In our case, we opined that there were mainly three reasons for CHB: first, older age, second, she was on drug that has negative dromotropic effect on AV conduction-metoprolol (although in low dose of 25 mg/day), and third, she developed impaired renal function due to new-onset diarrheal illness, leading to decreased LCM clearance. A dose-dependent accumulation of LCM leading to prolongation of PR interval is a rarely described adverse effect in preclinical and postmarketing studies.[8] A cause–effect relationship could definitely be established in our patient by the occurrence of CHB after dose escalation of LCM as well as its reversal with holding of LCM.

While LCM is being recommended as a relatively safer drug for use in the elderly, with multiple comorbidities, it can rarely be associated with serious adverse events such as CHB, and this needs to be well known to practicing neurologists. We suggest that, in geriatric patients, who frequently have concomitant cardiac dysfunction, are on concurrent polytherapy, LCM should be used at a lower dose and any titration in dose should be closely monitored with ECG and the dose should be reduced immediately in conditions which can alter renal function.


We acknowledge the assistance provided by intensivists and physicians of Pramukhswami Medical College and Shree Krishna Hospital, Anand, Gujarat, India.

Declaration of patient consent

The authors certify that they have obtained all appropriate patient consent forms. In the form the patient(s) has/have given his/her/their consent for his/her/their images and other clinical information to be reported in the journal. The patients understand that their names and initials will not be published and due efforts will be made to conceal their identity, but anonymity cannot be guaranteed.

Financial support and sponsorship


Conflicts of interest

There are no conflicts of interest.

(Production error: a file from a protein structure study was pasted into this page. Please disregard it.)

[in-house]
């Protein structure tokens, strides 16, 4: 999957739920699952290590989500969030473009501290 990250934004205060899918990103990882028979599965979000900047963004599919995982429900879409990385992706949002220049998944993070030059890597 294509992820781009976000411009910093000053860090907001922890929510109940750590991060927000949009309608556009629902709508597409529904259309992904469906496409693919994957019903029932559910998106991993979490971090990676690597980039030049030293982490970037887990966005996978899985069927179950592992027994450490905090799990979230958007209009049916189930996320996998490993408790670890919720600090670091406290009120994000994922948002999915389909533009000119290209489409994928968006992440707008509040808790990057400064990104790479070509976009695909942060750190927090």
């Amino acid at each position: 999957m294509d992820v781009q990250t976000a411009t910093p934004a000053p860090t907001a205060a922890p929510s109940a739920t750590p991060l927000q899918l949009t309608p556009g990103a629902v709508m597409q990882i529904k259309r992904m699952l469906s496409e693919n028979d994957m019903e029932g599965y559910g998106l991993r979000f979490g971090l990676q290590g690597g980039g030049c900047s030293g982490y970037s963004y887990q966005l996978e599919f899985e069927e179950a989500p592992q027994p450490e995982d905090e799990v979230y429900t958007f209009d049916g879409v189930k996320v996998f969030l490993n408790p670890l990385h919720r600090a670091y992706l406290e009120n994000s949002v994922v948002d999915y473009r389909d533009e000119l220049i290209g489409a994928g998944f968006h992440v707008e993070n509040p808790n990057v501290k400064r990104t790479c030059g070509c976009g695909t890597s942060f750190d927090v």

References Top

Malissin I, Baud FJ, Deveaux M, Champion S, Deye N, Megarbane B, et al. Fatal lacosamide poisoning in relation to cardiac conduction impairment and cardiovascular failure. Clin Toxicol (Phila) 2013;51:381-2.  Back to cited text no. 1
Krause LU, Brodowski KO, Kellinghaus C. Atrioventricular block following lacosamide intoxication. Epilepsy Behav 2011;20:725-7.  Back to cited text no. 2
Nizam A, Mylavarapu K, Thomas D, Briskin K, Wu B, Saluja D, et al. Lacosamide-induced second-degree atrioventricular block in a patient with partial epilepsy. Epilepsia 2011;52:e153-5.  Back to cited text no. 3
Wittstock M, Benecke R, Johannes Roesche. Transient third degree atrioventricular block following rapid lacosamide titration in a patient with nonconvulsive status epilepticus. Epileptologia 2011;19:165-9.  Back to cited text no. 4
Lachuer C, Corny J, Bézie Y, Ferchichi S, Durand-Gasselin B. Complete atrioventricular block in an elderly patient treated with low-dose lacosamide. Cardiovasc Toxicol 2018;18:579-82.  Back to cited text no. 5
Marin-Gracia M, Cantero-Lozano D, Garces-Anton E, Lopez-Bravo A, Garrido-Fernandez A, Navarro-Perez MP, et al. Lacosamide associated with high-degree block in a patient with trigeminal neuralgia. Rev Neurol 2018;66:189-92.  Back to cited text no. 6
Recena Pérez P, Leizaola Irigoyen O, Antuña Braña MT. Complete heart block by lacosamide. Med Clin (Barc) 2018;151:166-7.  Back to cited text no. 7
Husain A, Chung S, Faught E, Isojarvi J, McShea C, Doty P, et al. Long-term safety and efficacy in patients with uncontrolled partial-onset seizures treated with adjunctive lacosamide: Results from a phase III open-label extension trial. Epilepsia 2012;53:521-8.  Back to cited text no. 8